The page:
Ports and harbors may represent a threat for coastal ecosystems due to pollutant inputs, especially those derived from maritime activities. In this study, we report a first assessment of the ecotoxicological threat posed by six ports and harbors of opposite coastal regions, Apulia and Albania, in the southern Adriatic Sea (Italy). A bioassay battery consisting of four different species representing different trophic levels, algae Dunaliella tertiolecta, bacteria Vibrio fischeri, crustacean Artemia salina, and echinoids Paracentrotus lividus, has been used to assess sediment elutriates, pore waters, and sediment suspensions. Two different approaches of toxicity data integration, worst case and integrated index, have been used to determine the most appropriate procedure for the investigated sites. All sites with the worst case approach showed high toxicity levels. The chronic test with algae was the most sensitive identifying the highest effects in the battery. This effect can be attributable to contaminants derived from antifouling paints. The sediments, evaluated with V. fischeri test, often showed toxicity not found in the aqueous matrices of the same sites and that can be mainly linked to organic compounds. The test battery used in this study allowed us to perform a preliminary screening of the ecotoxicological risk of the studied area. In fact, the species utilized for toxicity tests responded differently to the investigated samples, showing different sensitivity. The test battery integrated index did not allow highlighting the differences among the sites and showed a general high ecotoxicological risk. A larger number of tests with higher sensitivity together with a tailored attribution of weights to endpoints and matrices will improve the final site evaluation.

  16. Foraminiferal record of anthropogenic environmental changes in the northeastern Adriatic Sea (Panzano Bay, Gulf of Trieste, Italy)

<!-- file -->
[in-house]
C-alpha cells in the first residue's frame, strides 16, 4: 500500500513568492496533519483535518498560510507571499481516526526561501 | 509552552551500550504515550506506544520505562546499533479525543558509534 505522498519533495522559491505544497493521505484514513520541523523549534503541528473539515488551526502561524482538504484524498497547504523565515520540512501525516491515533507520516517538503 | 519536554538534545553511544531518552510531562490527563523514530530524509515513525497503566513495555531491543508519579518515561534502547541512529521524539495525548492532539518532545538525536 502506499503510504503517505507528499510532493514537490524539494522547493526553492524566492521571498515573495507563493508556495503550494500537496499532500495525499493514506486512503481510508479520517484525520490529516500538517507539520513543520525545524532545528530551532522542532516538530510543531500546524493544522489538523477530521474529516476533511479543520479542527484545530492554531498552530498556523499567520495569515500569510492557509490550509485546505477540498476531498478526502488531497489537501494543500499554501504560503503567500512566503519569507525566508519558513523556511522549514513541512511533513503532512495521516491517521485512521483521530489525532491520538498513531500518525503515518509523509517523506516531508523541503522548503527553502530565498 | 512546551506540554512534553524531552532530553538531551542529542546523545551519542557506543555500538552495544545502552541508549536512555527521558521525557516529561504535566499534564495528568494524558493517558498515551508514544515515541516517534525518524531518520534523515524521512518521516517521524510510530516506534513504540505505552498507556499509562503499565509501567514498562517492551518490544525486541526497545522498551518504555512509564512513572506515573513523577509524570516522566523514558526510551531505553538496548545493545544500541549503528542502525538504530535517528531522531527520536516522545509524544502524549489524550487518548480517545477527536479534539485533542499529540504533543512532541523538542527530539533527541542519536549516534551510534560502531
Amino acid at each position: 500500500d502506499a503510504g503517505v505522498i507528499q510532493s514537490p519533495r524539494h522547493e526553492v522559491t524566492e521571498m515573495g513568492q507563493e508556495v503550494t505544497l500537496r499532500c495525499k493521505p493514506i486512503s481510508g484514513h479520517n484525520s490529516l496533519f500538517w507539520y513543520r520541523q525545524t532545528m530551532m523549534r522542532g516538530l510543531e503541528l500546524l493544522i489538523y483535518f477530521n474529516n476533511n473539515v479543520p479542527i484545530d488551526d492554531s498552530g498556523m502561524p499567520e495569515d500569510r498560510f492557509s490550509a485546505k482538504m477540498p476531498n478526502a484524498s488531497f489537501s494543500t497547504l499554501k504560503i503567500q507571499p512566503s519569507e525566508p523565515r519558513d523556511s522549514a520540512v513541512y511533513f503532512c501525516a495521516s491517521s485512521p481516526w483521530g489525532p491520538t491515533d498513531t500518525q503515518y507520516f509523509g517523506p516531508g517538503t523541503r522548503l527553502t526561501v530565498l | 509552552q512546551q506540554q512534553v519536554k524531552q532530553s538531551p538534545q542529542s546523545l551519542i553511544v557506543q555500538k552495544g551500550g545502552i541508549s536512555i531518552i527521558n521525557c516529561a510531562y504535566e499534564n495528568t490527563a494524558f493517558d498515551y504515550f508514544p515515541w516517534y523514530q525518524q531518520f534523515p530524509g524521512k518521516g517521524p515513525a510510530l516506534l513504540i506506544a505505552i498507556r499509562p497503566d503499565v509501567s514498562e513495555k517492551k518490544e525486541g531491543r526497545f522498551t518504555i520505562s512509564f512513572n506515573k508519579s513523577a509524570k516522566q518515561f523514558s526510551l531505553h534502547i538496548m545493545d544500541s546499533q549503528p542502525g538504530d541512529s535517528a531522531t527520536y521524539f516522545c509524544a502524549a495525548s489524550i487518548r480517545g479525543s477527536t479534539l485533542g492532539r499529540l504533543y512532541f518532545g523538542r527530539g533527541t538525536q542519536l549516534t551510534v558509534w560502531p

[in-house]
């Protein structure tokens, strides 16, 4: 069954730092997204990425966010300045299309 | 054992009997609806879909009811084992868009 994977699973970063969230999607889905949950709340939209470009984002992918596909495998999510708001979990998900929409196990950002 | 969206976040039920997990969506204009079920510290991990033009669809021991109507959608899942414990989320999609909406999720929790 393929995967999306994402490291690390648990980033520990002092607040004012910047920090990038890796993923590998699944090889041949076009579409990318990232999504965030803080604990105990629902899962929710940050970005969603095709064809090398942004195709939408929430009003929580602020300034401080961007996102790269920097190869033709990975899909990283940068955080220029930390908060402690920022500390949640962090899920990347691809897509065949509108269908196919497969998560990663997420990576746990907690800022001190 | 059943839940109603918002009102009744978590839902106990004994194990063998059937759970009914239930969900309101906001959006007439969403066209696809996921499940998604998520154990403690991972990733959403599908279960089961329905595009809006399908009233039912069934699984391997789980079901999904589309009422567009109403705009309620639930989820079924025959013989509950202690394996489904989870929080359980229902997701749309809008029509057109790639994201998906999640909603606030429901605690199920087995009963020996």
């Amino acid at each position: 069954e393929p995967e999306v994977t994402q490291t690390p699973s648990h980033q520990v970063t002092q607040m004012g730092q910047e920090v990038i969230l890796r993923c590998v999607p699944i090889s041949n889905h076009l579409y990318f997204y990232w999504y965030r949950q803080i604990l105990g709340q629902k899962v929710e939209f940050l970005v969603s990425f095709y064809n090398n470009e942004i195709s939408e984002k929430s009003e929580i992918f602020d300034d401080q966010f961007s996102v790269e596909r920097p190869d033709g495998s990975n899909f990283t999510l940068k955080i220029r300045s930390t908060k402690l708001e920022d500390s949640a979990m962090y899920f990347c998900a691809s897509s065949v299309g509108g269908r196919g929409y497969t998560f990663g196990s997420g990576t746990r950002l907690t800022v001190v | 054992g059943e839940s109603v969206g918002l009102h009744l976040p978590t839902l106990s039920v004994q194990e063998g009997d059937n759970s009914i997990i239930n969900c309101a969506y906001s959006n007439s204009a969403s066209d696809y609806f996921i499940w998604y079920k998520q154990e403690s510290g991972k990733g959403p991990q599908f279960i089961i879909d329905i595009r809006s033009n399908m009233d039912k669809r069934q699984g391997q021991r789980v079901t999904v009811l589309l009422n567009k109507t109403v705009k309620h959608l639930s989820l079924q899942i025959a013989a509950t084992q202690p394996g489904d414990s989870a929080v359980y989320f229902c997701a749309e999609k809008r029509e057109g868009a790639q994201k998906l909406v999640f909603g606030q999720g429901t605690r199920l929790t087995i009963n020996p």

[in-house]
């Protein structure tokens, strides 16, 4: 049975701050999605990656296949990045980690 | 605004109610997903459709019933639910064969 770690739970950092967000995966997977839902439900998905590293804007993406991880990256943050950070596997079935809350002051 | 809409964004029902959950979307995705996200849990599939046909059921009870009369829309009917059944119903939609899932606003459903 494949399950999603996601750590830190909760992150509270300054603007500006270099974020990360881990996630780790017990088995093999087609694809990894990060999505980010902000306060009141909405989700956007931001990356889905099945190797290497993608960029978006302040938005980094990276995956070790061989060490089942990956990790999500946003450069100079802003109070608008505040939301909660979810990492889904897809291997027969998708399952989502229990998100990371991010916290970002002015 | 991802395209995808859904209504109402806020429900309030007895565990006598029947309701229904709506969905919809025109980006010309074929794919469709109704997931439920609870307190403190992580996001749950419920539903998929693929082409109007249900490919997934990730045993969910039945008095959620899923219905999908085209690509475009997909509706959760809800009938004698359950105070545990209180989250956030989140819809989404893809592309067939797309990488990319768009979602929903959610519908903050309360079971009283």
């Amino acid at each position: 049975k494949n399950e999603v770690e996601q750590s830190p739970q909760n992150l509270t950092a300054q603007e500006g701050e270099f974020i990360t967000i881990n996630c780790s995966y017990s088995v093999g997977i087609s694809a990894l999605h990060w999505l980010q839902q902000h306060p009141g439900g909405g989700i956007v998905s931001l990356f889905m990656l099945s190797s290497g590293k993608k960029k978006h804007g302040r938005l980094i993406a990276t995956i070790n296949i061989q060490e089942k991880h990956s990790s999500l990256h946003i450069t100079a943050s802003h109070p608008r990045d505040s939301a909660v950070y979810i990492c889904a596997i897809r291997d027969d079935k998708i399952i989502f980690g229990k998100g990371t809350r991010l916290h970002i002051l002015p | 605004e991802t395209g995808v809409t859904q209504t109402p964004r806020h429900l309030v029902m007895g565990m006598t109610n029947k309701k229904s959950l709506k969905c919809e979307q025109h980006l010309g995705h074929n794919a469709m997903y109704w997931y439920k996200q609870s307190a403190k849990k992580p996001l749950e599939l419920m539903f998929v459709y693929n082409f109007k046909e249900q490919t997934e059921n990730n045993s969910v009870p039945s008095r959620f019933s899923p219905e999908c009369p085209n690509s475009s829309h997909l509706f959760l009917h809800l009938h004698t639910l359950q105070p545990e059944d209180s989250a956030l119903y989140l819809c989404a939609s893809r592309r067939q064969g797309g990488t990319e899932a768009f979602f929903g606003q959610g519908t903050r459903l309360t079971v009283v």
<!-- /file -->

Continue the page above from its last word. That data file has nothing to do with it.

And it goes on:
NASA Astrophysics Data System (ADS)

    Vidovic, Jelena; Cosovic, Vlasta; Kern, Vieana; Gallmetzer, Ivo; Haselmair, Alexandra; Zuschin, Martin

    2016-04-01

    The northern Adriatic Sea is one of the world's largest modern epicontinental seas and a young marine ecosystem that has been subject to various natural and anthropogenic processes during the Holocene: marine transgression, regional climate fluctuations, urbanisation and pollution. The Gulf of Trieste, located in the northeastern part, presents the area of particular interest, as it is a shallow and sheltered embayment, prone to the accumulation of pollutants, populated for at least the last 2000 years and with recent anthropogenic pressure coming from several rivers, ports and industrial zones. The aim of this multidisciplinary study is to provide a high-resolution record of these processes using benthic foraminiferal assemblages, geochemical proxies (trace metals, nutrients and pollutants), sedimentological (sedimentation rates) and time-averaging data (from dated mollusc shells). One core of 1.5 m length was taken at the sampling station Panzano Bay, northernmost part of the Gulf of Trieste, at the water depth of 12.5 m. The sedimentation rate is estimated to be 2.5 mm/year, based on 210Pb sediment dating, while dating of the molluscs shells revealed the age at the bottom of the core to be approximately 500 years. The core was sliced into smaller subsamples, and four sediment fractions of each subsample (63, 125, 250 and 500 μm) were analysed for standard properties of the foraminiferal community (faunal composition, absolute and relative abundances of species, biodiversity indices), in order to make comparison with relevant physical and geochemical properties of the sediment. The results concerning changes in foraminiferal species composition, their abundance and biodiversity, supported by statistical analyses (cluster analysis, NMDS, PCA), allow identification of three major foraminiferal associations: 1) 80-150 cm - the oldest association is dominated by opportunistic genera ans species, characteristic for unstable environments: Valvulineria sp. (25